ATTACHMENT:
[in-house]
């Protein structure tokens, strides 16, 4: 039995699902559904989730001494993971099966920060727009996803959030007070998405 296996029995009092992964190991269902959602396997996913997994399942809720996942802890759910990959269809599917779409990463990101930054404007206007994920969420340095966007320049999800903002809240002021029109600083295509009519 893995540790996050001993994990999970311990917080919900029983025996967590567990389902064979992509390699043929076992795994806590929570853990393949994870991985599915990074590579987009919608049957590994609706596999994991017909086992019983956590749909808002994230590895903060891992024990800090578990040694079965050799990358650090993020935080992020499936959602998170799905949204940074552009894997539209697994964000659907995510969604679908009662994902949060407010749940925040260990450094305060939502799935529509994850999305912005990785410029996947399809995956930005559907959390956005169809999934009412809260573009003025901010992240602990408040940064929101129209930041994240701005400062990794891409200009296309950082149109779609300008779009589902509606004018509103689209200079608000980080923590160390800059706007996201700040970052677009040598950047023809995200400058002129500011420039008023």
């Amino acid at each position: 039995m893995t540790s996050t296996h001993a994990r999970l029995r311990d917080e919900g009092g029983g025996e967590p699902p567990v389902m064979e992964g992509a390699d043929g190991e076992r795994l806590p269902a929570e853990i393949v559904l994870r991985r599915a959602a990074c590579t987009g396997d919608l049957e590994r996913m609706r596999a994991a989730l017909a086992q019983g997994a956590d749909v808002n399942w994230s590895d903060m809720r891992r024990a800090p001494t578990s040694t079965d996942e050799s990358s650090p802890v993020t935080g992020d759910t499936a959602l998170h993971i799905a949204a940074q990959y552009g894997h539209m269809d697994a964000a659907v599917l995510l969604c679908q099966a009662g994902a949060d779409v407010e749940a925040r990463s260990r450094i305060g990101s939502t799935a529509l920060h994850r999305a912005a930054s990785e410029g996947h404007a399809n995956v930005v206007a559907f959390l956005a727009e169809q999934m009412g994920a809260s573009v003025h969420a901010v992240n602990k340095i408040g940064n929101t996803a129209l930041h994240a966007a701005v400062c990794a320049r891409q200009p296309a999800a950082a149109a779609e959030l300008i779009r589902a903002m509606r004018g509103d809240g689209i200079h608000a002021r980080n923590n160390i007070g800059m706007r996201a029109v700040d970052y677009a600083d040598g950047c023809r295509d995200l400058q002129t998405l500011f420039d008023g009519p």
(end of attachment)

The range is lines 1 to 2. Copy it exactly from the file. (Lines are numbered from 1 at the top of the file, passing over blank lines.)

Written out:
[in-house]
């Protein structure tokens, strides 16, 4: 039995699902559904989730001494993971099966920060727009996803959030007070998405 296996029995009092992964190991269902959602396997996913997994399942809720996942802890759910990959269809599917779409990463990101930054404007206007994920969420340095966007320049999800903002809240002021029109600083295509009519 893995540790996050001993994990999970311990917080919900029983025996967590567990389902064979992509390699043929076992795994806590929570853990393949994870991985599915990074590579987009919608049957590994609706596999994991017909086992019983956590749909808002994230590895903060891992024990800090578990040694079965050799990358650090993020935080992020499936959602998170799905949204940074552009894997539209697994964000659907995510969604679908009662994902949060407010749940925040260990450094305060939502799935529509994850999305912005990785410029996947399809995956930005559907959390956005169809999934009412809260573009003025901010992240602990408040940064929101129209930041994240701005400062990794891409200009296309950082149109779609300008779009589902509606004018509103689209200079608000980080923590160390800059706007996201700040970052677009040598950047023809995200400058002129500011420039008023």